Sunday, January 25, 2009

O Ye That Embark

This entry is part of my general conference application series.
Priesthood Session

O Ye That Embark, by President Henry B. Eyring
First Counselor in the First Presidency

We are familiar with what it means to live paycheck to paycheck. As a student, I have some experience with this, but even more so, I catch myself living project to project, paper to paper, or exam to exam.

What does this mean? I start out thinking "I'll devote my time to this task for now, and after I'm done, then I can relax," only to find another task waiting just over the horizon. The end result of this mentality is that I continue to put off recreation or family activities thinking that I'll have time for them later, only to find that they've slip away. This reminds of President Monson's oft-quoted line from The Music Man, "You pile up enough tomorrows, and you’ll find you’ve collected a lot of empty yesterdays."

As a new graduate student, my advisor said something in passing that changed my life. He was reminiscing on his student days, describing a lifestyle similar to above, when he said that he decided to change—to actually enjoy his family and take time away from tasks (occasionally). Following this pattern, I decided that there is more to life than classes, research, and grades. It turns out that there is a lot more!

I was reminded of all of this when President Eyring discussed men at various stages believing that priesthood service would become easier when they were older. Apparently this is not the case, as President Eyring reminded, "the more faithful service you give, the more the Lord asks of you." Not wanting us to be discouraged, he assured, though, that "[Christ] increases our power to carry the heavier load." But there is a catch:

The tough part of that reality, however, is that for Him to give you that increased power you must go in service and faith to your outer limits.

I'm reminded of President Packers address, The Candle of the Lord, where he taught:

Somewhere in your quest for spiritual knowledge, there is that “leap of faith,” as the philosophers call it. It is the moment when you have gone to the edge of the light and stepped into the darkness to discover that the way is lighted ahead for just a footstep or two.

The truth that we are given increased strength is found in the scriptures, in the story of Alma under the dominion of Amulon (see Mosiah 24:14). We are not surprised that there is a price; we must qualify for the blessing, as have countless before us.

I hope that I can have the courage to "go in service and faith to [my] outer limits." I'm sure that as I do, I will find the increased power to carry heavy loads, as President Eyring taught. In addition, President Packer's words remind, "As you give that which you have, there is a replacement, with increase!"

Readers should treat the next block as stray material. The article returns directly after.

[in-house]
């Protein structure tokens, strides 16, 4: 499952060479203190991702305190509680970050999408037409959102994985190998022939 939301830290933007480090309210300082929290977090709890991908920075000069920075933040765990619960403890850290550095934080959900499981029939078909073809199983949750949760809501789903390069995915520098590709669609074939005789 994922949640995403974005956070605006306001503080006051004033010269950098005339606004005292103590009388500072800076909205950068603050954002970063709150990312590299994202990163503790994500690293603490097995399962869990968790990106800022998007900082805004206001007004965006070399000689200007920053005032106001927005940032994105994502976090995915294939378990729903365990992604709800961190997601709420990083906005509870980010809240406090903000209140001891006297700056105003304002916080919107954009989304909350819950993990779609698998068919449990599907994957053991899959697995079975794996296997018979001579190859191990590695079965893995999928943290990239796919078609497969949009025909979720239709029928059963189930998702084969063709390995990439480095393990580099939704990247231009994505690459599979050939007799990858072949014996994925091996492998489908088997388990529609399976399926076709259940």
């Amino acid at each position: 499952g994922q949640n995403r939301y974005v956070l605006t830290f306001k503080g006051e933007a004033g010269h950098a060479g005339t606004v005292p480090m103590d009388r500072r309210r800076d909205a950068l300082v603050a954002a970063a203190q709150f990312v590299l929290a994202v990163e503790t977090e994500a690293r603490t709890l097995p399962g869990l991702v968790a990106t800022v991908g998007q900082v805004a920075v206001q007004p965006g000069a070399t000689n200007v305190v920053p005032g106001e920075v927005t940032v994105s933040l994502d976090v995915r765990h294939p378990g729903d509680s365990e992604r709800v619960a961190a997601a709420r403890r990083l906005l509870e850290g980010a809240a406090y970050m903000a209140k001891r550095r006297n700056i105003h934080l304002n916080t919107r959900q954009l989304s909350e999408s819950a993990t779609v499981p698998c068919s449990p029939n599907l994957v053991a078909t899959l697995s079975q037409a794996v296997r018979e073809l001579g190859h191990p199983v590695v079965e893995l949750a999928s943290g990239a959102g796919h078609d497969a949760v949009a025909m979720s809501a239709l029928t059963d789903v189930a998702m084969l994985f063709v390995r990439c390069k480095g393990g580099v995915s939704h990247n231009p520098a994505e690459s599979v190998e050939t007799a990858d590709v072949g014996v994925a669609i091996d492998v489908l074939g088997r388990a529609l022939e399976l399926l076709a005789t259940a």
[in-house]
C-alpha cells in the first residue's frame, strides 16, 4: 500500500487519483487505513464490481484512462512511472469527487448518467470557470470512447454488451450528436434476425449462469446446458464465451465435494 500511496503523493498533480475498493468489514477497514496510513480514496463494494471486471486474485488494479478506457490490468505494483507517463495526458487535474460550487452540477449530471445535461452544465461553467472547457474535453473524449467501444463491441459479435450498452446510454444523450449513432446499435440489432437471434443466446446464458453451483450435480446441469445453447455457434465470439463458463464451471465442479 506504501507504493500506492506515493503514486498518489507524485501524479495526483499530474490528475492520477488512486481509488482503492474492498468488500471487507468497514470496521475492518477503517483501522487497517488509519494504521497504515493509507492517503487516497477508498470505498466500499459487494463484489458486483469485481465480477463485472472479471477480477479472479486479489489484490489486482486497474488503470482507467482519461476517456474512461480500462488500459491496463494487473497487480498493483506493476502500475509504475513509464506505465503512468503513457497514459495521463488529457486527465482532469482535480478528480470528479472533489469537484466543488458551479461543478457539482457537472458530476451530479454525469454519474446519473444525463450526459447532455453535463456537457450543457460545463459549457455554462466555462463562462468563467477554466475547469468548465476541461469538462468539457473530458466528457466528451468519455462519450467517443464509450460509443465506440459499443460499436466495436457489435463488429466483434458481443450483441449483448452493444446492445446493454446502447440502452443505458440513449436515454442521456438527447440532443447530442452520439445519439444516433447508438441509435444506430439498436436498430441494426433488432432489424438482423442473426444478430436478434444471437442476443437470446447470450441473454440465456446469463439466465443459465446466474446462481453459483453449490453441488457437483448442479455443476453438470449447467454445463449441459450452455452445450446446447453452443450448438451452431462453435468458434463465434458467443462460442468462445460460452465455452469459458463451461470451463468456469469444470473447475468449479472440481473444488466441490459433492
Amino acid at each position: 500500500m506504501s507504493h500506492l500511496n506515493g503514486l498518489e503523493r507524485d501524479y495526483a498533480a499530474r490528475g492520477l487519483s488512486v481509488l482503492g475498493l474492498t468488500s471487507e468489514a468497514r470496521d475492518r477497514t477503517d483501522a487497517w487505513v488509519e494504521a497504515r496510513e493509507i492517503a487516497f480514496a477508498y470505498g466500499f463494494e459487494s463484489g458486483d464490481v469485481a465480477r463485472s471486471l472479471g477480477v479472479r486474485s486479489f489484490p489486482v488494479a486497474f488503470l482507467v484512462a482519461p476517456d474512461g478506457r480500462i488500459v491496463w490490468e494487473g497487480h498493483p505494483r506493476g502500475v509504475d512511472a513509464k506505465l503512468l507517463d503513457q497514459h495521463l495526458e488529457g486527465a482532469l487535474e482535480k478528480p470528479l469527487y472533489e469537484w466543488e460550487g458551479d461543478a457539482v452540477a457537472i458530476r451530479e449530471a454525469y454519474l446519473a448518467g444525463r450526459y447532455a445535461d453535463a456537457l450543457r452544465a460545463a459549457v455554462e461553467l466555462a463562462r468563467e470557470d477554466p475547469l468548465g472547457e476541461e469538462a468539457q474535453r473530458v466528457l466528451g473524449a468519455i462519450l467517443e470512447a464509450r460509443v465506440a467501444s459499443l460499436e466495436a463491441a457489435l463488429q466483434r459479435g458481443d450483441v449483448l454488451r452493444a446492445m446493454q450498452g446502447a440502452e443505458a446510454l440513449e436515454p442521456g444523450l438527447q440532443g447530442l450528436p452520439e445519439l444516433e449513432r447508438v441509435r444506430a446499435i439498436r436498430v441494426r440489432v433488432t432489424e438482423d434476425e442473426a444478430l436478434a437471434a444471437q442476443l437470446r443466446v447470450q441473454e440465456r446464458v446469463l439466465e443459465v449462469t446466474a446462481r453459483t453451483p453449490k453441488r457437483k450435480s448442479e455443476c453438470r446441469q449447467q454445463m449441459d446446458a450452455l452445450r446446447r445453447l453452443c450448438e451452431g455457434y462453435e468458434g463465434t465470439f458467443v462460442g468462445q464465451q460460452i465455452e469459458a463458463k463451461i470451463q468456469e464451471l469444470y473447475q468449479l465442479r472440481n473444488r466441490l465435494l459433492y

Preceding—and along with—this growth, we may feel overwhelmed. President Eyring givesthe solution: "When those feelings of inadequacy strike us, it is the time to remember the Savior. He assures us that we don’t do this work alone."

While much is required of us, much is likewise given (recall D&C 82:3).

2 thoughts

Paul said...

"The more faithful service you give, the more the Lord asks of you."

"[Christ] increases our power to carry the heavier load."

"The tough part is that for Him to give you that increased power you must go in service and faith to your outer limits."

Do you find these sorts of generalizations, in which life as we know it is essentially portrayed as consistently fair, true to your life's experience?

Another one, similar to yours that's often said is "God never gives us more than we can handle."

I can always think of plenty of real life exceptions to such statements. So many that it seems to me that life as we know it - life as humans have made of it - is more often than not unfair, especially when we include for consideration the many people around the world born into impoverished and war-torn countries.

Clark Siler said...

Great question!

Part of the beauty of the selected quotes is that they don't assert that life is fair (whatever "fair" actually means). I imagine most people would agree that life is, indeed, NOT fair. Nevertheless, God's plan is.

In what ways is this plan fair?

As Elder Cook reminds in this conference, "We are all subject to the conflict between good and evil and the contrast between light and dark, hope and despair." But some seem to have more evil, dark, and despair around them. Nevertheless, the Lord makes it possible for all people to be cleansed from both sin and suffering.

Returning to the quoted passages, regardless of our life circumstances, as we turn to God and put our trust in Him, we not only find peace amidst adversity, but our strength is increased, enabling us to serve where He wants us to serve.

God's plan is fair because His light, His love, all that He has is available to all--it's just up to us to decide to follow him (see Matt. 4:19, 19:21; John 10:27, 12:26).

Isn't that beautiful?